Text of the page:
inflation. At times during the past 50 years standard-setting organizations have encouraged
companies to supplement cost-based financial statements with price-level adjusted statements.
During a period of high inflation in the 1970s, the FASB was reviewing a draft proposal for
price-level adjusted statements when the Securities and Exchange Commission (SEC) issued
ASR 190, which required approximately 1,000 of the largest US corporations to provide
supplemental information based on replacement cost. The FASB withdrew the draft proposal.

Inflation accounting models

Inflation accounting is not fair value accounting. Inflation accounting, also called price level
accounting, is similar to converting financial statements into another currency using an exchange
rate. Under some (not all) inflation accounting models, historical costs are converted to price-
level adjusted costs using general or specific price indexes.

Income statement general price-level adjustment example

       On the income statement, depreciation is adjusted for changes in general price levels
       based on a general price index.
                        2001     2002      2003      Total
Revenue               33,000 36,302     39,931     109,233
Depreciation          30,000 31,500 (a) 33,000 (b) 94,500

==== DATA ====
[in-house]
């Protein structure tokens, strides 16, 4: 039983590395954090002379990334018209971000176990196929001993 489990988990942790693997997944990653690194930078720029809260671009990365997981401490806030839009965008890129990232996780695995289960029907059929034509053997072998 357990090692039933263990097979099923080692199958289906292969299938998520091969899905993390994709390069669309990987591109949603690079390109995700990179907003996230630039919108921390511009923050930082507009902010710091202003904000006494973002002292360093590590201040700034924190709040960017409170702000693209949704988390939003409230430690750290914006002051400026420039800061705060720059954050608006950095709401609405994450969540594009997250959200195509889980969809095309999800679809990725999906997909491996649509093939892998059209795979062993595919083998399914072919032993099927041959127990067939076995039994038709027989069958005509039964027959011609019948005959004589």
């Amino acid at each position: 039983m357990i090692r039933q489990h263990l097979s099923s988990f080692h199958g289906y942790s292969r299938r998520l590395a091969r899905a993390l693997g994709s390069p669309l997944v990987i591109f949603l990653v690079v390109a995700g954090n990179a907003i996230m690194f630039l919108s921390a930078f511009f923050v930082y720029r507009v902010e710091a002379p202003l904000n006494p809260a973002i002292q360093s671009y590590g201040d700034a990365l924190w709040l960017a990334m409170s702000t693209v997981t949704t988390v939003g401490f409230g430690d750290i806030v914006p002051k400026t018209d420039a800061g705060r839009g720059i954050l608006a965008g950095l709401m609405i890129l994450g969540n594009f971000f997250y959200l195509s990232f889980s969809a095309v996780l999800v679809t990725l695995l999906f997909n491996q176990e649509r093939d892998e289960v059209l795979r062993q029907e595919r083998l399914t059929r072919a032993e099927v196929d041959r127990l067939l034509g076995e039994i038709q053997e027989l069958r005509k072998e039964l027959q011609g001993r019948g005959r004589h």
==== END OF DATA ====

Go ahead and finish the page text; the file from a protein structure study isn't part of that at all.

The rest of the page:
Operating income      3,000 4,802       6,931      14,733
Purchasing power loss -       1,500 (c) 3,000 (d) 4,500
Net income            3,000 3,302       3,931      10,233
       (a) 30,000 x 105/100 = 31,500


KSRCE                                       MBA-AFM                                         UNIT - I
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SMU                                            AFM -MBA

        (b) 30,000 x 110/100 = 33,000
        (c) (30,000 x 105/100) - 30,000 = 1,500
        (d) (63,000 x 110/105) - 63,000 = 3,000

Constant dollar accounting

Constant dollar accounting is an accounting model that converts nonmonetary assets and equities
from historical dollars to current dollars using a general price index. This is similar to a currency
conversion from old dollars to new dollars. Monetary items are not adjusted, so they gain or lose
purchasing power. There are no holding gains or losses recognized in converting values.

International standard for hyperinflationary accounting
The International Accounting Standards Board defines hyperinflation in IAS 29 as:"the
cumulative inflation rate over three years is approaching, or exceeds, 100%."

Companies are required to restate their historical cost financial reports in terms of the period end
hyperinflation rate in order to make these financial reports more meaningful.

 The restatement of historical cost financial statements in terms of IAS 29 does not signify the
abolishment of the historical cost model. This is confirmed by PricewaterhouseCoopers:
"Inflation-adjusted financial statements are an extension to, not a departure from, historical cost
accounting."



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KSRCE                                           MBA-AFM                                      UNIT - I